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Reflections on Westeros

Summary:
Well, it is the May long weekend and a celebration of Queen Victoria but this year it has also coincided with the end of Game of Thrones and its own set of Kings, Queens and associated dysfunctional noble figures.  There has been a lot of angst expressed about how inadequate the final season has been in terms of plot and character development and the reviews are mixed, but I will leave such matters to others. I want to focus on some other things of a more economic and political nature. Aside from the visuals of what appears to be a Rostowian pre-takeoff economy marked by low levels of productivity, low technology and a land centered economy with a feudal type of organization, remarkably little insight was offered over the eight seasons as to what the mechanics of the economy were that

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Well, it is the May long weekend and a celebration of Queen Victoria but this year it has also coincided with the end of Game of Thrones and its own set of Kings, Queens and associated dysfunctional noble figures.  There has been a lot of angst expressed about how inadequate the final season has been in terms of plot and character development and the reviews are mixed, but I will leave such matters to others. I want to focus on some other things of a more economic and political nature.

Aside from the visuals of what appears to be a Rostowian pre-takeoff economy marked by low levels of productivity, low technology and a land centered economy with a feudal type of organization, remarkably little insight was offered over the eight seasons as to what the mechanics of the economy were that marked the Seven Kingdoms of Westeros.  Indeed, given the amount of war and pillaging that inevitably must have disrupted trade routes and commerce, it is a surprise that anything was produced at all aside from a thriving weapons and armour industry.  Even the effects of climate change as the endless winter approached did not appear to spark much in the way of policy debate.  And there does appear to have been an abundance of government deficit financing with a monetary institution known as the Iron Bank holding many of the loans.  In the end, the Seven Kingdoms appear locked into a pre-industrial stasis and need some type of political and economic reforms as well as an enclosure movement and a learning focused Renaissance to boost agricultural productivity and ignite an industrial revolution.  However, the last episode suggests that the governing elites are not about to set out on the path of any social, economic or institutional innovations given the shocks of external invasion by zombie like White Walkers and the ultimate battle for the kingdom.

Indeed, given the opportunity to innovate a new set of political institutions that might have set the stage for innovation and reform, the ruling houses of Westeros appear to have opted for a modified status quo. Rather than a hereditary monarchy, they have gone for a simple unanimity voting model in which they elect a monarch from one of their own.  This of course ensures that future transitions will simply be another Game of Thrones as the ruling houses jockey for position and future bloodshed is probably inevitable.  The brief flirtation with the concept of responsible government whereby the actual people of Westeros might elect their king was greeted with chuckles from the assembled nobles.  One suspects a similar reaction among the nobles if someone had proposed giving women the vote too.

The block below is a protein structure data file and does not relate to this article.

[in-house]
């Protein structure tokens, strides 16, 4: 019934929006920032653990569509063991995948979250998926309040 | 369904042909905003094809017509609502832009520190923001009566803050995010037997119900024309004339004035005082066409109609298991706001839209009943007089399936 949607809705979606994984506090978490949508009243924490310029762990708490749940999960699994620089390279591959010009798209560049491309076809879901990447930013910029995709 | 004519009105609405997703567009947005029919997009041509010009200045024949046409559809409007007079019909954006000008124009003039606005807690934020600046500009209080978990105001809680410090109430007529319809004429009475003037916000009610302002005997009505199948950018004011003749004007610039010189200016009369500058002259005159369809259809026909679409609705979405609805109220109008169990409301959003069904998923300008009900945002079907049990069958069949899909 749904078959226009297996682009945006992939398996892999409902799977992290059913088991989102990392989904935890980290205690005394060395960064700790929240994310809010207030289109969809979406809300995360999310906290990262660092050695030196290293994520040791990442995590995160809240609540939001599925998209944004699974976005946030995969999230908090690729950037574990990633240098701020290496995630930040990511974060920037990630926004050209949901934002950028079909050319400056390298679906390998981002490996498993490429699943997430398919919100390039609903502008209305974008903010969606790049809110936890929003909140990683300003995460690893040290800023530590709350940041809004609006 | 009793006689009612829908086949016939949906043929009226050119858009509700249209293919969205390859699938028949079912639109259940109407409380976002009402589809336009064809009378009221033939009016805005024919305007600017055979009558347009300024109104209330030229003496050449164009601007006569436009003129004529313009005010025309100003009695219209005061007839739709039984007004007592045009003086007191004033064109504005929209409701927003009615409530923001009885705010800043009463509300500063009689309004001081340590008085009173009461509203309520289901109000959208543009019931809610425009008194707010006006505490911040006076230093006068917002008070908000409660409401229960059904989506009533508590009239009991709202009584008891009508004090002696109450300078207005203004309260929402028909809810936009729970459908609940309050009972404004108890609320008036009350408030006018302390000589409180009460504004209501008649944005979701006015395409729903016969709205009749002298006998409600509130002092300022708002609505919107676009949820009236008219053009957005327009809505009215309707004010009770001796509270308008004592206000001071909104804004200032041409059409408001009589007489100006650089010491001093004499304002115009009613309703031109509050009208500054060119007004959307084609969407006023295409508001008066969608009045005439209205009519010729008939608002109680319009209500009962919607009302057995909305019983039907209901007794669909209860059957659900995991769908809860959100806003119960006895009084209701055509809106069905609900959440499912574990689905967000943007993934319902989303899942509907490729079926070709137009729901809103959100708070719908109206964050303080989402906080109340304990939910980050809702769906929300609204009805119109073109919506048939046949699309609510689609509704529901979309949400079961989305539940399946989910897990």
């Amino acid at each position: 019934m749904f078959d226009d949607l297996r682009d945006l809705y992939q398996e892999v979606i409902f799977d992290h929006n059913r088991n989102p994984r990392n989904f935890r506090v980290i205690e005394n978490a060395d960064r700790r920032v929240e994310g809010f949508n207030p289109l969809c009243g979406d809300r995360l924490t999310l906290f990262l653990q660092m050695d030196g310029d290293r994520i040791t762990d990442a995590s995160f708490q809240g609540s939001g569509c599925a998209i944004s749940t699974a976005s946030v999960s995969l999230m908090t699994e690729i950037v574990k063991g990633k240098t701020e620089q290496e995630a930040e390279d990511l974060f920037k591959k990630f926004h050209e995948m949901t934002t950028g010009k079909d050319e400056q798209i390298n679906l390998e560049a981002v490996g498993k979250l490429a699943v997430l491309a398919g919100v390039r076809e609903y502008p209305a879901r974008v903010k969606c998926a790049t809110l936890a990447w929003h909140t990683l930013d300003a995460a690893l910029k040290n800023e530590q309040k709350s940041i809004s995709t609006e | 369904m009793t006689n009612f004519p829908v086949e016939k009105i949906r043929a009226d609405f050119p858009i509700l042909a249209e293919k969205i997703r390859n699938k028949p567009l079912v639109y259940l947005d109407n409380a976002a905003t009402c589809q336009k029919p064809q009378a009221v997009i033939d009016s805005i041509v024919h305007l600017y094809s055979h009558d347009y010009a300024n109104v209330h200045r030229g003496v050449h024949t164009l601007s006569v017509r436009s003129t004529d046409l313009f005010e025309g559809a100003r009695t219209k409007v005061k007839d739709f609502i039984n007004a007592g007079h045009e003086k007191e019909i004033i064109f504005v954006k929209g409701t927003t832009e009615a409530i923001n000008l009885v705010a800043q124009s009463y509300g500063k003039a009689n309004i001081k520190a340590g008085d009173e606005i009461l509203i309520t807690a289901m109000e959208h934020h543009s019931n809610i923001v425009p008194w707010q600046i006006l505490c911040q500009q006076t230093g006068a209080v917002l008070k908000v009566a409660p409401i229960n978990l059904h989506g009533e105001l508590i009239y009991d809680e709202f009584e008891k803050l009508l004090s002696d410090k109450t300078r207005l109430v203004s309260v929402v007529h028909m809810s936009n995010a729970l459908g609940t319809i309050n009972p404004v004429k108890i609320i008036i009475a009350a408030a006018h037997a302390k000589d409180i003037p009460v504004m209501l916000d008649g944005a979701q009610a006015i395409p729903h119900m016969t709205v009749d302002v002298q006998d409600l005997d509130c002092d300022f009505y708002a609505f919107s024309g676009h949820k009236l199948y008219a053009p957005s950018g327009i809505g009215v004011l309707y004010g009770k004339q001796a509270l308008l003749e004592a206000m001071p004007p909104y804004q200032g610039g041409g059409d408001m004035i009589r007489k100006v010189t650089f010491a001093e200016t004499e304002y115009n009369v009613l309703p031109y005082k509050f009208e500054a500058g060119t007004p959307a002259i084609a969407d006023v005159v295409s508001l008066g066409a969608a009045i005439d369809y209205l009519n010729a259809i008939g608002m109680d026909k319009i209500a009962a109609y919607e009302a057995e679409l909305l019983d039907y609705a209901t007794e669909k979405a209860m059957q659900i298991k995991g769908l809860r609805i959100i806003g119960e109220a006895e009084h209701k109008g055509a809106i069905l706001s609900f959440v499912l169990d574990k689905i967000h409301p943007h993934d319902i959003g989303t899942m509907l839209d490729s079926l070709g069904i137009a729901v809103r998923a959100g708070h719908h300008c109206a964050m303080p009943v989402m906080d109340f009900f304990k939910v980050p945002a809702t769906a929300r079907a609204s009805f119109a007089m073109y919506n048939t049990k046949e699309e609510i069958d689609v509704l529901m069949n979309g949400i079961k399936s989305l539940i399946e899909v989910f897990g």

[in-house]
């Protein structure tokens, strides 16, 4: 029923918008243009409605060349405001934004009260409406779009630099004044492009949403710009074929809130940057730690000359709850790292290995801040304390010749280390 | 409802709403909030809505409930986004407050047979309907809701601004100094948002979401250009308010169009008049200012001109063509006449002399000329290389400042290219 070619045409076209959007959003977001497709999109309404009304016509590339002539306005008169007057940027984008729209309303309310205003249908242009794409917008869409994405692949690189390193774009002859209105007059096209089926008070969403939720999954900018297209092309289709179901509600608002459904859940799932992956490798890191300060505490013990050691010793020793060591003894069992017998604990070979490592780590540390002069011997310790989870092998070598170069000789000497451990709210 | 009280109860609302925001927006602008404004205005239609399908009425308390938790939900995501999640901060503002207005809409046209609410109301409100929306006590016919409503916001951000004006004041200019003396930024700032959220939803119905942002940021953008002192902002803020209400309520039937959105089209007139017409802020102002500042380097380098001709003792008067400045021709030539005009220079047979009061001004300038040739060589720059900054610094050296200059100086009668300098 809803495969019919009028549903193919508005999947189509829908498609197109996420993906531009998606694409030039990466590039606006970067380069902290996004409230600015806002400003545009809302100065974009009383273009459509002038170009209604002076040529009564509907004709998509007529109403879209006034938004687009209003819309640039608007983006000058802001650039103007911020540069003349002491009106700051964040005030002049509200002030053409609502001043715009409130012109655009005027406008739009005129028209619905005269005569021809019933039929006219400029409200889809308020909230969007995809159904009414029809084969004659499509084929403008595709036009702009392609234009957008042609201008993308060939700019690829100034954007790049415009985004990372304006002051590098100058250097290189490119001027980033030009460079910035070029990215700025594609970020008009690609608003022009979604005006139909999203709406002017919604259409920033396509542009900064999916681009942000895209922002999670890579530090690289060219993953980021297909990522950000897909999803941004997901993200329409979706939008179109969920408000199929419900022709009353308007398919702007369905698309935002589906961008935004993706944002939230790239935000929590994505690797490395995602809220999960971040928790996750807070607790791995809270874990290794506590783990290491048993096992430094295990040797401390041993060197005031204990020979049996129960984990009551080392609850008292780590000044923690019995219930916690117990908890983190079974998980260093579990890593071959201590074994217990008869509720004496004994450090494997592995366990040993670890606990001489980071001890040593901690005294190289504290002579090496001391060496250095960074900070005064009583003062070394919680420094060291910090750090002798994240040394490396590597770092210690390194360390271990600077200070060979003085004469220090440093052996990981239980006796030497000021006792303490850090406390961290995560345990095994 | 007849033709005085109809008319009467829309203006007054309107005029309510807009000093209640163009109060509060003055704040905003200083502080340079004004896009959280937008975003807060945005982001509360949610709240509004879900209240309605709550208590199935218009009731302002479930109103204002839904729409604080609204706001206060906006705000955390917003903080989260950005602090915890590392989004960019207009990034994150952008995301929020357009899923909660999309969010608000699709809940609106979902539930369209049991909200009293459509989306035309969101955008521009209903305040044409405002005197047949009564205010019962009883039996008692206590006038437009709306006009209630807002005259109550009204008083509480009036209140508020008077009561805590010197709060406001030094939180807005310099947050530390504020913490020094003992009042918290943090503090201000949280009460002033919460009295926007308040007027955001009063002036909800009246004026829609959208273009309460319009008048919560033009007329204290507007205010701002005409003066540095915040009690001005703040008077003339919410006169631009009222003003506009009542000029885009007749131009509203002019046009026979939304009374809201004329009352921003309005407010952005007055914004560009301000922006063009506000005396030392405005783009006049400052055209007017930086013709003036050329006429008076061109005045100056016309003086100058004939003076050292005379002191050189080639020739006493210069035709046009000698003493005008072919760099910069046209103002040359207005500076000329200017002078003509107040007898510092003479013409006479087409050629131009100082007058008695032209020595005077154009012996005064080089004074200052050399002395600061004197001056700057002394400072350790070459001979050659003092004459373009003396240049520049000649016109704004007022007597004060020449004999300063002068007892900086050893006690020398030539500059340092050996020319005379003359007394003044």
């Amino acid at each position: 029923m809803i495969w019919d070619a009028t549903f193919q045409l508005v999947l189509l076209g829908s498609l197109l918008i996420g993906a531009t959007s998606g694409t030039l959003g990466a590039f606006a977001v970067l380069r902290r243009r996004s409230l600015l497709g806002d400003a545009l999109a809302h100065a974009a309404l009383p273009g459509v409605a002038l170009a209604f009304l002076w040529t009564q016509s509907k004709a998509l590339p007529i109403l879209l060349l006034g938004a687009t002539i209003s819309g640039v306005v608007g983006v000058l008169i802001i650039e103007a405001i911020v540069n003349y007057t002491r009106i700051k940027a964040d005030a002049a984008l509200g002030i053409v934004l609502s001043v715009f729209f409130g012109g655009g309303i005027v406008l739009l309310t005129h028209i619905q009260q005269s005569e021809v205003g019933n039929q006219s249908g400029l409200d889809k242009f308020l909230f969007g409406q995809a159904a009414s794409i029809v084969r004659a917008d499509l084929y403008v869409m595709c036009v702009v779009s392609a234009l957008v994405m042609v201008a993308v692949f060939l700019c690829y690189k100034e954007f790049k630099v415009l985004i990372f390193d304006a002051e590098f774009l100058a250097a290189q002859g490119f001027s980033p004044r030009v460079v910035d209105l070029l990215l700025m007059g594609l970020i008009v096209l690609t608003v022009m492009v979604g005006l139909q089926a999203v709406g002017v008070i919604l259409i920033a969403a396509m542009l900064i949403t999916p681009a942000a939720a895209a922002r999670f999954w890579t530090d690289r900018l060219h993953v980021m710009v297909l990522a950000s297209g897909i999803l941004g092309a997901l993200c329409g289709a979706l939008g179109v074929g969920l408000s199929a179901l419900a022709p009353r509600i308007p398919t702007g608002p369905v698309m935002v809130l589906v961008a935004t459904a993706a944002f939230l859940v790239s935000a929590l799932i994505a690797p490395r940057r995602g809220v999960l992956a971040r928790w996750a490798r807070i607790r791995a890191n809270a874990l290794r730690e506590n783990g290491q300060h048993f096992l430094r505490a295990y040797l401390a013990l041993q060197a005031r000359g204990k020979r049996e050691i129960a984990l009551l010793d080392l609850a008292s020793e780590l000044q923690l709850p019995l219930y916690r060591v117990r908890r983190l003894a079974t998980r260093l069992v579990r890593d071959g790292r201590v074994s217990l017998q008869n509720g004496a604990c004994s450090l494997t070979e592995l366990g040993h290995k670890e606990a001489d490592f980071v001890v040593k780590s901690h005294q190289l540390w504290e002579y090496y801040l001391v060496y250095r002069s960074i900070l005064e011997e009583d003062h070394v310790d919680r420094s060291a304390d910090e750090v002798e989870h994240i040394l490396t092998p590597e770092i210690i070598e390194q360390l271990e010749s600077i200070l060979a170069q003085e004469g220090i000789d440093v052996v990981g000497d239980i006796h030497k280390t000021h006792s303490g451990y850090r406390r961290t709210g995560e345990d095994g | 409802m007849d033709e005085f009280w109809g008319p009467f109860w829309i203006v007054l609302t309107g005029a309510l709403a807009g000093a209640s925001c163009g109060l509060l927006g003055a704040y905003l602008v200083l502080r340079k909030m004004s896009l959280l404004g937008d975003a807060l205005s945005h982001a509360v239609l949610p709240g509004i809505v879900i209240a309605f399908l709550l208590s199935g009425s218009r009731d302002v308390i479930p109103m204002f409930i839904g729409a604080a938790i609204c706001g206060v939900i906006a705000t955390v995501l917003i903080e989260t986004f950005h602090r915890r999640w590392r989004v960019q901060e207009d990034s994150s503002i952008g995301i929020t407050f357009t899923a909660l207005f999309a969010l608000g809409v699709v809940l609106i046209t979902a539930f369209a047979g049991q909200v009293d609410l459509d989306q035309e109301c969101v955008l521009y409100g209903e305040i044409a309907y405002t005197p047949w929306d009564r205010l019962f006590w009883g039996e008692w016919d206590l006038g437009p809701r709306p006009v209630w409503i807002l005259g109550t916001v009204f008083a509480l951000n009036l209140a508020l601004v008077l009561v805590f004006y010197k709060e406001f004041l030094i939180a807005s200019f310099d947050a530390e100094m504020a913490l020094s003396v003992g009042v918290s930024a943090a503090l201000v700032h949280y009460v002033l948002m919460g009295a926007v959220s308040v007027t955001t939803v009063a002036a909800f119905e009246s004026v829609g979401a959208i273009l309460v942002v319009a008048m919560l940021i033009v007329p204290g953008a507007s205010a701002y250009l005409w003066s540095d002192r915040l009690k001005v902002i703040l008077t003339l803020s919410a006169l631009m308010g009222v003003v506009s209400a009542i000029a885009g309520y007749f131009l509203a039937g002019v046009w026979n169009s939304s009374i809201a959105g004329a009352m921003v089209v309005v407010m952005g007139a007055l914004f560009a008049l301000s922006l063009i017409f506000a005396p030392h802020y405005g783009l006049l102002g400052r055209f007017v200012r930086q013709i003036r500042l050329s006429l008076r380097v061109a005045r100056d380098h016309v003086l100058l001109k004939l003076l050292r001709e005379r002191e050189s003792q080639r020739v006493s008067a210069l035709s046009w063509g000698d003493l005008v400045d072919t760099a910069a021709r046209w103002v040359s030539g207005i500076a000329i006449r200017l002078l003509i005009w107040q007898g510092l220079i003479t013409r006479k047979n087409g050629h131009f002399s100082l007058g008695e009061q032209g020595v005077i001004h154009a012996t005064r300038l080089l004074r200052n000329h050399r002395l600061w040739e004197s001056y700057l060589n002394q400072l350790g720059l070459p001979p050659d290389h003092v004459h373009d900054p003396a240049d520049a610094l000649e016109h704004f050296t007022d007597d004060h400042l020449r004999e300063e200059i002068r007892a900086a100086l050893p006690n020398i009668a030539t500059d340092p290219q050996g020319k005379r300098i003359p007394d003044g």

One interesting development was that at the end, the Seven Kingdoms eventually become Six with the North and its seat at Winterfell once again getting full autonomy as a separate Kingdom.  The vision of a true north strong and free with its own Queen undoubtedly will strike a warm response in the hearts of Canadian viewers (or even some viewers in northern Ontario relative to the power nexus of the south centered in Ontario’s own version of King’s Landing, the GTA).  At the same time, this was a disappointment because the opportunity was lost for a more innovative form of government – a federation. Having the Seven Kingdoms surrender some of their authority to a central tier that would allow for development of a continental transport system would have done much to further the development of a larger integrated common market and future economic development. Alas, it is not to be.

However, the future may yet unfold differently with the inevitable spinoffs that will come from HBO in the wake of such a successful television series.  I for one predict the following four spinoffs all centered on the four remaining Stark children as they pursue their destinies: 

  • Westward Arya in which Arya Stark and her pseudo Viking ship go west and reach the Westerosian equivalent of Newfoundland and Labrador and establish a thriving settlement and wine industry which they will call Vinland.
  • The Amazing Adventures of Sansa, Queen of the North which will chronicle the weekly adventures and travels of Sansa Stark as she puts her mark on a kingdom with a pretty weak tax base and rather terrible weather.
  • Snow North of the Wall which will feature an endless northern winter trek as Jon Snow attempts to enforce Arctic sovereignty on behalf of the Realm in northern Westeros.
  • Breaking Bran will be a show on Bran Stark’s unique fund-raising approach to rebuilding the infrastructure of King’s Landing in the wake of Queen Daenerys Targaryen’s barbeque blitz.

Enjoy the rest of the long weekend and have a great week.

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